Hope Star from Hope, Arkansas on June 22, 1943 · Page 4
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Hope Star from Hope, Arkansas · Page 4

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Hope, Arkansas
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Tuesday, June 22, 1943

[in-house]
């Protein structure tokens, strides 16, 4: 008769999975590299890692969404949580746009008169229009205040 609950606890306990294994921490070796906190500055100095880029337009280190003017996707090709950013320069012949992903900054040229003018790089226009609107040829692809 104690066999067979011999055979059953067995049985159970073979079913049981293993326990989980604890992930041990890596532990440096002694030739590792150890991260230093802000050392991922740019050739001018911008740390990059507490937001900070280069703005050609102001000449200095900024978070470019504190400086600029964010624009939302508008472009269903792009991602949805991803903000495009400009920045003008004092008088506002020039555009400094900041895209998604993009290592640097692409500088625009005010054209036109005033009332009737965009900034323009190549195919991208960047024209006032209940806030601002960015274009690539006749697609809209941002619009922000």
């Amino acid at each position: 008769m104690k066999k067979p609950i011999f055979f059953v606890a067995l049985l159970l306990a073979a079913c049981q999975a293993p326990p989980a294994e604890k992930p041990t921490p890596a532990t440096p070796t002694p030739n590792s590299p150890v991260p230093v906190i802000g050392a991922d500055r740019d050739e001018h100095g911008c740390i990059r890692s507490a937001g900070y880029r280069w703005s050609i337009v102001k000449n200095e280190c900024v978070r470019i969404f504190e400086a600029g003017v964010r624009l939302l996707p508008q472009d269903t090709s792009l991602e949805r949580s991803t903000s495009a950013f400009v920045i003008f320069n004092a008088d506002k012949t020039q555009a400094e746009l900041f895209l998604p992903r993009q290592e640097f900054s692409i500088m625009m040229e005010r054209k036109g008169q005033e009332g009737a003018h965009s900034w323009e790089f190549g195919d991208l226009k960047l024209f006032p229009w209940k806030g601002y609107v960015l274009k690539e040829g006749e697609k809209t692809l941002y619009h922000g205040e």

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m< ,^» s/^ •«, ^^y v *',-.; '.&">' ,';*'' ' s -," > V ' • MOM )>(, AUKANSAS Tuesday, Juno 12, 1943 flees, Riots in U. S. Used As Propaganda iys'is of Hews by ackenzie Editorial Comment ^Written Today and Moved by Telegraph ,or Cable. HILL problems at home — ac- recently by work stoppage ^riots — are the best propaganda the Axis has to use against are doing their battles with troops. Neither the Germans Denounces Elk Hills Oil Agreement Washington, June 22 — (if}— As sistant Attorney General Norman nit two long and difficult years »ave passed since Hitler announced his determination to crush he Russians, perhaps in six weeks. If Russia had not had her magni ficent and undisclosed strength, .he world most likely would now je at the mercy of Hitler, Tojo and Mussolini. . s j s t a nt Attorney General Norman Her contribution is so great that LiUeU to ld the House Public Lands she is more than justified in her Committee today that the contract present appeal for a second front I t--i *u_ o»—i^,.j n:i rv,,v>_ in Europe. Russia's losses have been severe, but they have not weakened her as much as those suffered by Nazi Germany. The Russian figures, as an nounced in the special communi que, show that German dead, wounded and captured total 6,400,- No. 1 Father 000 men. And in addition, the Ger mans have used or lost huge quan- America. Both President Roosevelt and Tour iroops. .wejuier uiu u<--i menu. | Secretary Hull of the State De- ffatw the Japanese have victories j partment used the occasion to give l< " '" which to bolster home mo- instinted praise to the Russians. ale;. But throught, our troubles at ome their adriot propagandists re able to encourage the rank and 1e to ever more desperate efforts. f'It is unfortunate that we con- stlnue to feed them ready-made |cBticism because in the long run " he cost is going to be in American , ves and materials. ^Just prior to the war, a minor I strike or disturbance in America jwasr worth between one and two ^columns of copy in a Tokyo news- ipaper. The basic theme was thai We, were divided; that we could ^not work as a unit. The situation jfbas not changed. .' s Japan's greatest strength is a |thome. Her people have been taugh "tthat they must cooperate \\illmgly jjt- that the life of the individual is IBS nothing compared with the state and, emperor. pjji Not many months before the : ",war, preparations were bein,, made in Tokyo for air raid shel ters. The program, was dropped. It', was decided that every man, woman and child in Tokyo's 7,stay between the Standard Oil Company of California and the Navy Department for joint operation of the Elk Hills (Calif) petroleum reserve "went beyond agreements involved in the Teapot Dome and Elk Hills oil scandal of the Harding administration." Declaring the present Elk Hills contract, now being investigated, „_ ..... resulted in a form of "partner- titles of war materials which they ship" between the government and otherwise would be using against | Standard, Littell said that terms of the contract conveyed to the company land owned by the government. "This contract," he asserted, "goes beyond the Fall (Albert Fall, Secretary of Interior during the Teapot Dome leases; contracts. Terming the transaction a "pooling" of resources, Littell said it had the effect of giving the Standard Oil Company a monopoly on oil production from the reserve for the first five years. He added that the scope of the contract was so broad as to surpass what he believed to be the intentions of Congress in acts it has passed for oil conservation. The president's message to Premier Josef Stalin had the note of confidence which has become increasingly evident in recent weeks imong leaders of the United Na- ions. He said: "The growing might of the combined forces of all the United Nations testifies to the spirit of unity and sacrifice necessary for our ultimate victory." It is essential for the welfare of all concerned that we give the Rus sians the utmose in cooperation and aid. Lady Lifeguard r-i i r i •£ \ Lures Soldiers Flashes of Life fires ''000,000 inhabitants should "alaove ground and fight ' should there be a raid. £•*••• ,This is the sort of philosophy we are combatting. The war itself against such determined peoples is /difficult enough without a divided home front. By The Associated Press Who? San Francisco — Attendants at central emergency hospital must have looked a bit blank when Lolita and Loretta Scafidi identical 14-months-old twins, arrived. Their mother said one of them had eaten some poisonous paste— but which one? Neither looked unhappy. A trace of the poison finally was found on Loretta's lips and treatment followed. Day Off Chandler, Okla. — Carl HP It cannot be that Russia does not if,know the plans of her Allies, Great Britain and the United States. '•Therefore, the special communi- que broadcast from Moscow must be considered as a trump card in i the propaganda campaign which ...ithe United Nations now are waging f?-'so successfully against the Ger- ~'r mans. £~" .She asks for a second front, V/' "without which victory is impos- .tfsible." p. ^Hitler was right so many times '"'/In his strategy it must have 'seemed to him that he could not ,be wrong. But his miscalculation .,' of Russia's strength has lapped -^ the life blood of Germany to a '^ point that it has become our mar;, gin of eventual victory. A" The war in Russia would seem r' to ,be now in a sort of stalemate; Wright, Jr., missed his timing by one day. He will be sworn into the army CAMP POLK, La. — (IF)— An epidemic of swimming enthusiasts has been noticed at the Army pool here 'since WAAC member Ann Whitfield became a lifeguard. She was also a professional swimming and diving instructor at Fort Lauderdale, Fla., before entering the WAAC as a special service assislant. Mel Otl was named No. 1 Fathcr- of-thc-Yc;\r-in-Sports. The manager of the New York Gians also hits the ball farther. Sports Mirror By The Associated Today A Year Ago — Mel Hcin, veteran center of New York Football Giants, announced retirement from competition at close of 1943 season to join faculty at Union College, Schenectady, N. Y. Three Years ago — Southern California won Nalional Collegiate today at the age of 19 years, 4 Track crown for the sixth straight months, 12 days. Twenty six years ago yesterday I American hfgh hurdle mark and his father was sworn into the rmy at the age~"of 19 years, months, 11 days. DOISU, 1UUUU ijtiiauu »• . AVI»» ^' , . _,. , „. ,. on, superintendent of the state liq- The bout, held in Yankee Stadium, ' .. . , , ., __ uric, tttcif/^nrt liir v9 nflM year. Ed Dugger of Tufts, bettered Bi oz i s o f Georgetown added to I U. S. shot put record. Five Years Aga — Joe Louis, The Unabundant Life Boise, Idaho — Leland W. Haw- 1198 3-4, knocked out Max Schmeling, 193, in 2:04 of first round after flooring German three times. un, s>uyt:minjinA<--tiL ui nn- «*«..*- .*~i - ~ • ior dispensary, said yesterday ex- | was watched by 72,000. cessive buying may force a rcduc- ion in weekly liquor rations from one quart fo one pint. Several states already have a pint-per-week ration, he said. Dahlgren, Stephens Lead in Standings New York, June 22 —(/P)— Babe Dahlgren of the Phillies and Bcr- non Stephens of Ihc St. Louis Browns have been standing side by side at the lop of the major league hitters for so long that it is scarcely any wonder today that they are sharing the same balling average. Both have marks of .358 and arc exactly 18 points ahead of their nearest rivals. In the National League Billy Herman of Brooklyn spurted into second place with .340 as Dahlgren held virtually steady. A week ago he had .359. In the American League Oris Hockett of Clcveand conlinuod with his batting pace unchanged, .340 last Tuesday and the same today, while Stephens subsided from .369 to .358. The latter, incidentally, takes his preliminary physical examniation for military service tonight. Bruce Sloan Is Hottest Slugger in Southern By The Associated Press Bruce Sloan is still at it. The sensational Little Rock outfielder, who joined the Travelers a little over n week ago and who sports a torrid .545 batting aver- ago for 11 consecutive games banged out his third hit o£ the game In the tenth frame last night and drove in a run to give the Travelers a 6-5 verdict over the Nashville Vols who arc setting the pace in the Southern Association. Sloan has hit safely 22 times in 44 trips to the plate. Chattanooga snapped an 8-gnmo losing streak by taking the Barons into camp at Birmingham, 7-3. Bob Williams, of no-hit fame, pitched New Orleans to the Pels' seventh consecutive triumph, the Atlanta Crackers bowing 3-2. Memphis Chicks took the series opener from Knoxville, 6-4, as the Smokies reg sitered five miscues. Frank Papish pitched the extra inning fracas at Little Rock, al lowing 11 hits, but turning on the power when needed in the clinches Outfielder Ed Saucr of the Vol singled in the first inning to brink to a total of 23 the number o consecutive games in which he ha hit safely. Today's games and prboabl pitchers: Atlanta (Cortes) at New Orlcat Knoxville (Coffman) al Memph (Rogers) Knoxville (Coffman) at Memph (Drcfs) SPORTS ROUNDUP •By Hugh & Fullerton, Jr. Associated Press Sports Columnist New York, June 22 —(/P)—Sketch of a swell guy:. . . Greg Rice lay on a rubbing table in a steamy- nit dressing room under Randall's land Stadium. . . He had just ken the licking of his life in a cc with Sweden's Gunder Ilaegg nd his string of victories had been lapped at (55. . . what's more he as sick. The trainers virtually irricd him in to take a shower nd he breathed in short, quick isps as he lay there, wincing un- er the applications of alcohol. . . Jnder the conditions, you'd think fellow has a right to be a bit jcevcd at everything. . . But Rice lanagcd to display a big grin all ic time and when the reporters, ell-wishers and autograph Jioimds rowdcd around, he'd sit up pain- ully, shake hands and say thanks" and you knew both the rin and the thanks were genuine. . He's a lough little guy to beat . a race, but it's a tougher job rying to get an alibi out of him. question open, but we know what Rice's attitude would be. . . He staled it a few days ago in telling of his difficulties in getting into shape for the race. "I'm very serious about the Maritime service; I don't have much time to train but I wouldn't have it any other way." . . . Since then he has been ordered to sea for a month. Quote, Unquote Last word by Hacgg (as rclayec by an interpreter): "He says he likes to sit around and talk with newspapermen as much as any body but he doesn't think it's t good idea when he's in training.". It can be a bad idea at other times too. he idea. . . . "He understands nough," the interpreter explained —nnd he did, enough to sny thank you" when he was mo- ( toned to the Inside lane, too. . ... The A.A.U. ih hawing trouble find- ng opposition for the Swedish moke enter. Gil Dodds doesn't vant to make n long tour because 10 has a family to look after nnd, jcsklcs, there's no telling when Hacgg will run u mile or 1,500 rioters. He says he prefers 1500 but doesn't want to try it until he feels he's right — which probably means right for a world record. . . Haegg has n pair of track shoes autographed by Paavo Nurmi but he only uses them in practice. . .' . Sure, there were other guys In the meet, but we'll get around to them later. More Stadium Cinders Starter Jack Lavellc was all sc to start the big race In Swedish but one of Ilaegg's handlers nixc< Shults Wildcat Test Drilling at 2,850 Feet The Barnsdall Oil Company's wildcat tcsl, at Red Lake, is drill- Ing at 2,850 feet today and is ck- peclcd to pass 3,000 feet sometime during the day. The well, Brooks Shults No. 1 ME ME section 34-1326, was spudded in early last week. In another corner of the room one of Rice's superior officers was rying to explain the attitude of the VlariUme Service toward his rim- ling. . . "He'll perform his rcgu- ar duties and won't have much :imc to train," the officer said, ".so I doubt it he'll run against HnegK again. After all, it would look bad for our physical program if Greg went on taking beatings, but he can't very well take time off tt train and make a long lour, lie wouldn't be a real petty officer in the Maritime Service if he didn't perform his duties. He might got the lime off if he asked for it.". . . The officer seemed to leave Ihe i Open Until 9 p. m. We have a cook now and will be open until 9 o'clock at night. - - Specials - Fried Chicken Plate, at 60c Cold Plate, at 60c i We also have good Club and T-Bonc Steaks ; "It's Safe to Be Hungry" ; at (he Checkered Cafe We Will Be Closed All Day Every Wednesday 8 WANT TO SWAP? Use The Classified ... It's Direct , Get rid of what you can't use * In exchange fop something 'you need OP want. For a few cents you can put an ad in , the classified section of the HOPE STAR. You'll be amazed at the offers you receive! HOPE STAR ST. LOUIS LIVESTOCK National Stockyards, 111., June 22 —(/P)—(U. S. Dept. Agr.) — Hogs, 15,000; very slow; a few opening sales around 10 lower than Monday's average on 180-280 Ibs. al 14.05-10 with bids mostly around 14.00 on shipper accounts but very few sold; 170 Ibs. down 1-15 lower; -•• —- . , good and choice 140-160 Ibs. 13.10- That's what the Negro-ex-pugi-| 65; SQWS 10 . 25 lower at J3.QO-50. Cattle, 2,000; calves, 1,500; market not established on steers and Market Report Jack Johnson Joins Church on Sunday Los. Angeles, June 20 82 Former Heavyweight Boxing Champion Jack Johnson is "going to do my fighting for God from now on. grade yellow 1.04 1-2; No. 3 while 1.22 1-2. No oats. Barley malting 1.06-1.14 nom. list told 3000 persons at Angelus Temple yesterday after being Ket nol called from the congregation by hei f ers . Aimee Smeple McPherson, pastor 1 , ..." of the temple. Johnson said h planned to af- a few small lols of good and choice light steers steady at 14.50-15.50; cows and bulls un- and medium wwiiiatjii uuiu i* ^iM....-— -" —- I changed* common filiate with the Angelus Temple. | CQWS 10-2 5-ii.50; medium and good Fights Last Night By The Associated Press Washington —Beau Jack, 135, Augusta, Ga., stopped Max Starr, 130 1-2, Edgewood Arsenal, Md. (6). New Haven, Conn. — Julie Kogon, 131, Hartford, Conn., knocked out Alex Doyle, 138, Garfield, N. J. (7). Newark — Wild Bill McDowell, 165, Paterson, outpointed Pvt. Gib Jones, 171, Cincinnati (10). Providence, R. I. — Maurice sausage bulls 12.50-13.85; vealers 25 higher; good and choice 14.75; medium and good 12.25 and 13.50; nominal range slaughler steers 11.00-16.25; slaughter heifers 10.2515.50; stocker and feeder steers 11.00-15.65. Sheep. 3,500; fesv opening sales good and choice native spring lambs steady to 25 higher at 14.5015.25; latter price paid on shipper accounts; relatively little done. POULTRY AND PRODUCE Chicago, June 22 — (ff 1 )— Poullry, live; 19 Irucks: firm; prices unchanged at ceiling. Potatoes, arrivals 97; on track 2G3; total US shipments 754; supplies moderate; for California long whites supplies moderate; demand steady; for southern triumphs demand' slow, market weak; California long whites US No. 1, 4.0510; commercials 3.85-90; Arkansas bliss triumphs victory grade 3.00-50; Oklahoma bliss triumphs victory 3.00-25; North Carolina cobb grade grade 3.00-25; North Carolina cobblers US no. 1, 3.60. YOUR FRIENDS CALLED ON YOU AT THE SAMEJJME x c NEW YORK COTTON New York, June 22 dealings in cotton futures Quiet today NEW YORK STOCKS New York, June 22 —(/P»— The stock market fiddled with selec (Lefly)'"LaChance] 126, outpointed I live and modest recoveries today Larry Bolvin, 125 1-2, Providence I but the notes were too faint to (12). Knoxville, Tenn. — Tony Galento, 238, Jersey City, knocked out Sailor Fred Blassic, 218, St. Louis (2). Baltimore — Buddy Walker, 192, Columbua, Ohio, stopped fee Oma 180, New York (6). WE WANT TO BUY 100 GOOD AUTOMOBILES! If you are willing to sell your car for Cash bring it to us and make your proposition. Regardless of make or model, if your cor is in fair mechanical shape and has good rubber you can be sure of getting the highest cash price. Hefner Motor Co. BYRON HEFNER, Qwner Phone 442 (Old Luck Motor Co. location, South Walnut St.) touch off much of a comeback symphony. Slight improvement appeared at the start. Prices soon retreated, however, and by mid - day declines of fractions to a point or so predominated. Rumors then began to seep into boardrooms regarding an imminent settlement of the coal labor crisis which had earlier depressed issues of companies threatened with fuel shortages. Prominent steels, rails and industrials slowly converted initial recessions into fractional advances. Turnover of around 700,000 shares was another one of the year's smallest. were dominated by routine evening up in July prior to first notice day Friday. Late afetrnoon values were unchanged to 5 cents a bale lower, Jly 20.24, Oct. 19.84 and Dec. 19.63. Futures closed 5 cents a bale higher to 10 cents lower. Jly—opened, 20.26; closed 20.25-2G Oct—opened, 19.87; closed 19.86-87 Dec—opened, 19.66; closed 19.65-66 Mch—opened, 19.40; closed, 19.40n May—opened, 19.27; closed, 19.26n Middling spot 21.72n; up 1. N - Nominal. H AVING 'TOO MANY GUESTS at one time raises some vexing problems. What if all your friends called on you at the same time? There'd be chairs and beds for some of them all right but the rest wouldn't find things very comfortable — and neither would you. Meal times, too'— what with rationing — would bring another big headache. All in all, it would be an embarrassing situation for you. GRAIN AND PROVISIONS Chicago, .June 22 M J i Wheat futures fluctuated nervously over a range of almost a cent a bushel today. Cash interests were sellers, while shorts and milling interests were buyers on the declines. Uncertainties over the imposition of ceiling prices on wheat contributed to the uneasiness of the market. Weakness of oats and rye was un- olhcr factor. All deliveries of wheat finished at virtually the day's highest levels, unchanged to 1-2 cent above the previous close, July $1.42 1-8 1.42, September $1.42 3-8—1-4; oats were 3-8 to 3-4 cents lower; July 65 1-2. and rye was unchanged to 1-4 cent higher, July 95 3-4—7-8. There were no sales in corn, which closed with all contracts bid at ceiling limits. No Cash wheat. Corn sample State Solons Have Sons in the Service Washington, June 22 —(/P)— The two senators from Arkansas hold positions of special honor in a new organization called the "Congressional War Parents Associalion,' composed of members of Congress with sons or daughters in the armed forces. The list was published in Ihe Congressional record. Senator McClellan is a membei because of his son, Corp. Max E McClellan. who died in Ihe line o duty in North Africa on Februarj 21. 'and also because the senator' next eldest son, John L. Jr., ha just joined the navy. Senator Haltie W. Caraway i listed us one of the directors o the association. Her two sons Paul W. Caraway arid Forres Caraway, are both lieutenant colo nols in "the army. Both are Wcs Pointers. No Arkansas representative in the list. Most of them hav sinall children, too young for wa service. Six-foot specimens of Australia earthworms are common. One gre to a length of 8 feet 6 inches. Well, something like that is happening to us on the Missouri Pacific Lines. For years we have been inviting people to come ride with us, telling them with pride about our fast, on-time service and about the comforts and conveniences of train travel. Then, all of a sudden, the Japs made their sneak attack on 'Pearl Harbor —and, bingo, we were in the war. ft ft Since theti our trains have been getting more and more crowded — mostly by soldiers, sailors, marines and coast guardsmen, traveling on government orders or going to and from their homes on furloughs. On top of that the war caused a lot of extra travel by business people, war plant workers, families of service men and others. And now the rubber shortage and gasoline rationing are causing those people who used to do their traveling over the highways to climb aboard trains. ft ft So today there aren't always enough berths or seats to go around and, to be honest about it, traveling has lost some of its old-time charm. Most people are mighty nice about it though. They know that we can't get any more passenger cars because the government has ruled that the steel and other things needed to build them with ought to go into war needs. ft ft Most people understand, too, that because our railroad is hauling so many special troop trains and extra war freights, delays are sometimes inevitable. Most of our patrons know that our food supplies are rationed, that our diners are crowded and that our meal service is not at all like it used to be or what we want it to be. *• ft And a great many people, realizing the problems we're confronted with, have decided that unless they have urgent business to attend to, or some emergency trip to make, this is a good time not to travel at all. We railroaders are eager for everyone to know that we're doing everything we can to maintain prewar standards and we're mighty grateful for the patient, understanding attitude of most of today's travelers, and for their helpful cooperation. Meanwhile, we're doing everything we can to speed Victory and we're looking forward to the time when things will get back to normal, when we can always be sure of giving everybody the kind of service,that made our railroad famed as a "A Service Institution."MISSOURI PACIFIC LINES ONE C»F AMERICA'S RAIUQAP5, All UNITED fOB VICTORY